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we may have to suspend or terminate clinical trials for our product candidates for various reasons, including a finding that the participants are being exposed to unacceptable health risks;
our product candidates may have undesirable or unexpected side effects or other unexpected characteristics, causing us or our investigators, regulators or IRBs/ECs to suspend or terminate the trials;
the cost of clinical trials for our product candidates may be greater than we anticipate;
the supply or quality of our product candidates or other materials necessary to conduct clinical trials for our product candidates may be insufficient or inadequate and result in delays or suspension of our clinical trials; and
we or potential future third-party collaborators may fail to receive regulatory approval of a companion diagnostic for one or more of our product candidates, or for use with a marketed product.
Our product development costs will increase if we experience delays in preclinical studies or clinical trials or in obtaining marketing approvals. We do not know whether any of our planned preclinical studies or clinical trials will begin on a timely basis or at all, will need to be restructured or will be completed on schedule, or at all. The FDA has substantial discretion in the approval process and may decide that our data is insufficient for approval or insufficient to proceed to a pivotal clinical trial, and the FDA may require additional preclinical, clinical or other studies. Furthermore, we may encounter delays or rejections based upon changes in policy, which could cause delays in the clinical development of our product candidates. For example, the FDA launched Project Optimus as an initiative to reform the dose optimization and dose selection paradigm in oncology drug development. Project Optimus was driven by the FDA’s concerns that the current paradigm for dose selection may result in doses and schedules of molecularly targeted therapies that are inadequately characterized before initiating pivotal trials. In support of this initiative, the FDA may request sponsors of oncology product candidates to conduct dose optimization studies or may request other data or studies pre- or post-approval. If the FDA does not believe we have sufficiently demonstrated that the selected doses for our product candidates maximize, not only the efficacy of the product candidate, but the safety and tolerability as well, our ability to complete existing trials or initiate new trials may be delayed. Even if we conduct any additional studies or generate any additional information requested by the FDA, the FDA could disagree that we have satisfied their requirements, all of which could cause significant delays and expense to our programs.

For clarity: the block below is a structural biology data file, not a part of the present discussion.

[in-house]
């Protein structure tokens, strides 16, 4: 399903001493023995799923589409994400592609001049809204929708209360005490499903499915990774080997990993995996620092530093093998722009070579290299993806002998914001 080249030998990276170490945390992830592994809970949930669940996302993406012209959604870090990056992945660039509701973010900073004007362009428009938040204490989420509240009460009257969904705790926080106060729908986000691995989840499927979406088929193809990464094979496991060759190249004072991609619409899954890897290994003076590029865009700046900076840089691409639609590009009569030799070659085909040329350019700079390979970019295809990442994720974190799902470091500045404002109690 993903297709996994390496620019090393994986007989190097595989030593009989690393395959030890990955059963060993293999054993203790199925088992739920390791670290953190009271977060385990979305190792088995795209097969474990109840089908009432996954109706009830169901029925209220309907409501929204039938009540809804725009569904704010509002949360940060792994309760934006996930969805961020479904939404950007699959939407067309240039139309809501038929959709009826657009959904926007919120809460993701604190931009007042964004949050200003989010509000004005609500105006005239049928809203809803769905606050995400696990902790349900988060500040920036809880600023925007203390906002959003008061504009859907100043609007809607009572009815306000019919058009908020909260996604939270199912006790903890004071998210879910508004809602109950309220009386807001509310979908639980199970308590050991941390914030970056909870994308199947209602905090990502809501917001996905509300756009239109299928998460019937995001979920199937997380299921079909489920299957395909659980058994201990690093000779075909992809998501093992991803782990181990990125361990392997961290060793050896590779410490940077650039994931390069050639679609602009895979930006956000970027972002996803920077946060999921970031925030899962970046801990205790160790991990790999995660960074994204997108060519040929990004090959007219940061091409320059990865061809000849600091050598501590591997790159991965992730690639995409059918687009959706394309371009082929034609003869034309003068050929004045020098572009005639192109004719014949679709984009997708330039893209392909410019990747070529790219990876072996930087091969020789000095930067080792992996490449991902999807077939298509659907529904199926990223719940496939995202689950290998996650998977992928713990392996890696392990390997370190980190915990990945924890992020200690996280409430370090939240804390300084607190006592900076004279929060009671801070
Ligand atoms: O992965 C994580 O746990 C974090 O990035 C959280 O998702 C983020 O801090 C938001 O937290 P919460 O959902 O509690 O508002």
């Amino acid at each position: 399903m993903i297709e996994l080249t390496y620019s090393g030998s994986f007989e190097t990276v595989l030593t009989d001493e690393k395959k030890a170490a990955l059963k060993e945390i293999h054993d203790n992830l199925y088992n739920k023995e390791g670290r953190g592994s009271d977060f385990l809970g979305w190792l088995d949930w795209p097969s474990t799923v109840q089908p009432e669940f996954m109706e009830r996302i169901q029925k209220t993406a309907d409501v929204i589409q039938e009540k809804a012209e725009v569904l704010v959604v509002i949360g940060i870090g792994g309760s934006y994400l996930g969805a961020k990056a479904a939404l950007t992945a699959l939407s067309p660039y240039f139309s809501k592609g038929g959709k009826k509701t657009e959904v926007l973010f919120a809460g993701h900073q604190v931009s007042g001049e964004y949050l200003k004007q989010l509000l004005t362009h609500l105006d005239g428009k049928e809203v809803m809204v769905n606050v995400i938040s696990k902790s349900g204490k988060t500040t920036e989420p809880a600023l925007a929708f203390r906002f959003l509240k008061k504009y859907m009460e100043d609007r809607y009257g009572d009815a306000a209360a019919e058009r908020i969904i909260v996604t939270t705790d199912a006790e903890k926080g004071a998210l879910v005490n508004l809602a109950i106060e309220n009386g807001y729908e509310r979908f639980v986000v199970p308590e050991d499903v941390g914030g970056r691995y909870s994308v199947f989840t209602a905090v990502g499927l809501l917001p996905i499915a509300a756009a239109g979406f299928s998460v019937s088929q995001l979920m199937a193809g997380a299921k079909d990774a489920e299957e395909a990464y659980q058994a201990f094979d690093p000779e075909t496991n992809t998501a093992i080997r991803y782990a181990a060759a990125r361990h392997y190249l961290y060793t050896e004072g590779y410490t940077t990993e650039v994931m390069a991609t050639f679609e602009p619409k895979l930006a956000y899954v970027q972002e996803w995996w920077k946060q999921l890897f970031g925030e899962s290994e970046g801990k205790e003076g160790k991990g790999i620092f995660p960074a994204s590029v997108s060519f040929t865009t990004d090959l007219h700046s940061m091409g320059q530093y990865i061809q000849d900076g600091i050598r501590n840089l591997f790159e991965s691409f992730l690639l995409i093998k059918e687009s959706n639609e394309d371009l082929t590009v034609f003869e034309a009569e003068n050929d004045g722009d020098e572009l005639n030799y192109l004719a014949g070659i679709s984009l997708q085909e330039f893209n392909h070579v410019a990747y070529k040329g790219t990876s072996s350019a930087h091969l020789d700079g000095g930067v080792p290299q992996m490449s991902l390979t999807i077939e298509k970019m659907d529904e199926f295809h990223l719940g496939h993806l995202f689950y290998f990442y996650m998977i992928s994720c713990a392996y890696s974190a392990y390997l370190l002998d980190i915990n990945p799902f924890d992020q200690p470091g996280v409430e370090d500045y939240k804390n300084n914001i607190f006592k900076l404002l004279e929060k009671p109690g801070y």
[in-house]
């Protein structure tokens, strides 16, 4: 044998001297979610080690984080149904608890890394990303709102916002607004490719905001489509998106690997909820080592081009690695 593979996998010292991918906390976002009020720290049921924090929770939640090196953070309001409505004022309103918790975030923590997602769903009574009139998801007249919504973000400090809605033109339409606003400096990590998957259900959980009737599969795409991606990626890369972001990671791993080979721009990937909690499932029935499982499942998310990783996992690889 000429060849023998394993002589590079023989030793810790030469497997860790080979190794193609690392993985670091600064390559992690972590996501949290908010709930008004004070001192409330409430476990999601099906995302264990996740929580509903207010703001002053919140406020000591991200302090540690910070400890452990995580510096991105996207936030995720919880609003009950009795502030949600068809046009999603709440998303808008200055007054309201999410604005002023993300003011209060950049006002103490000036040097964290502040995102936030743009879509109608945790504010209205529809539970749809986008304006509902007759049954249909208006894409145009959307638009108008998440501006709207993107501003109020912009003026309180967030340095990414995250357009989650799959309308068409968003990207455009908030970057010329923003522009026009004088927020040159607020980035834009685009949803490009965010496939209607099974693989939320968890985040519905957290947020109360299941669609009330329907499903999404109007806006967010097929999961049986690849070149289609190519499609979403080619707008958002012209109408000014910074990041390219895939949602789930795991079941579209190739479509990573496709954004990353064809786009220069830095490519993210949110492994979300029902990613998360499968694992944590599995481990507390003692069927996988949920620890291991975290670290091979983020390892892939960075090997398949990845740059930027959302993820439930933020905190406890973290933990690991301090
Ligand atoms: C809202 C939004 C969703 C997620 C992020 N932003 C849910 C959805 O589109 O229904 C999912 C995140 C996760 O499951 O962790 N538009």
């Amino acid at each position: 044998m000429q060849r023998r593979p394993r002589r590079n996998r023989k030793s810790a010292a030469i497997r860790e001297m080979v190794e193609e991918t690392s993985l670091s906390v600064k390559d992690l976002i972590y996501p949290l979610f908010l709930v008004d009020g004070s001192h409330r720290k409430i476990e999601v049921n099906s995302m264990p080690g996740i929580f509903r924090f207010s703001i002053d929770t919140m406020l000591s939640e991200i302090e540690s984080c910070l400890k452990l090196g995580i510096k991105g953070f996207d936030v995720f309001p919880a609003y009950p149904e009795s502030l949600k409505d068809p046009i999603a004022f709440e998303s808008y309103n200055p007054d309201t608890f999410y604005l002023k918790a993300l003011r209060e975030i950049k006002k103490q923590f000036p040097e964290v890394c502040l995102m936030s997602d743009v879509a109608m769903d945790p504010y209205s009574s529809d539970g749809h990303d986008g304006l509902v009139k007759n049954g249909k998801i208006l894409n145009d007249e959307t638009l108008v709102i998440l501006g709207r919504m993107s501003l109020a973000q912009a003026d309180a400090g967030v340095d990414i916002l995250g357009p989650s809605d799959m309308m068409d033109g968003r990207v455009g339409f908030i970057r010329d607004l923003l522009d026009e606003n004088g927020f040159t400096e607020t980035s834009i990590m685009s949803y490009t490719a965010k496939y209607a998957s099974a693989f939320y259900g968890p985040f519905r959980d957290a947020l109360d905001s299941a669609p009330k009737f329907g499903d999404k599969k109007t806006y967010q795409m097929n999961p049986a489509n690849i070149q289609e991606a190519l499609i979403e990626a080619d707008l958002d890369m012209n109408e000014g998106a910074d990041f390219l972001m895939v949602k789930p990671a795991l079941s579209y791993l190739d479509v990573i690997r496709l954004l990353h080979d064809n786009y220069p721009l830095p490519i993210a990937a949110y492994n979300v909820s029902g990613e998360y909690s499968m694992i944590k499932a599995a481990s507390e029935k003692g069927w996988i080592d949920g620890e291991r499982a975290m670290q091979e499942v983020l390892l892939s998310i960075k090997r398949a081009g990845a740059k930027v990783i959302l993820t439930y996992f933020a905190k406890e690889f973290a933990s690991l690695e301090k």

Significant preclinical or clinical trial delays also could shorten any periods during which we may have the exclusive right to commercialize our product candidates or allow our competitors to bring products to market before we do and impair our ability to successfully commercialize our product candidates and may harm our business and results of operations.
Any delays in the commencement or completion, or termination or suspension, of our planned or future clinical trials could result in increased costs to us, delay or limit our ability to generate revenue and adversely affect our commercial prospects.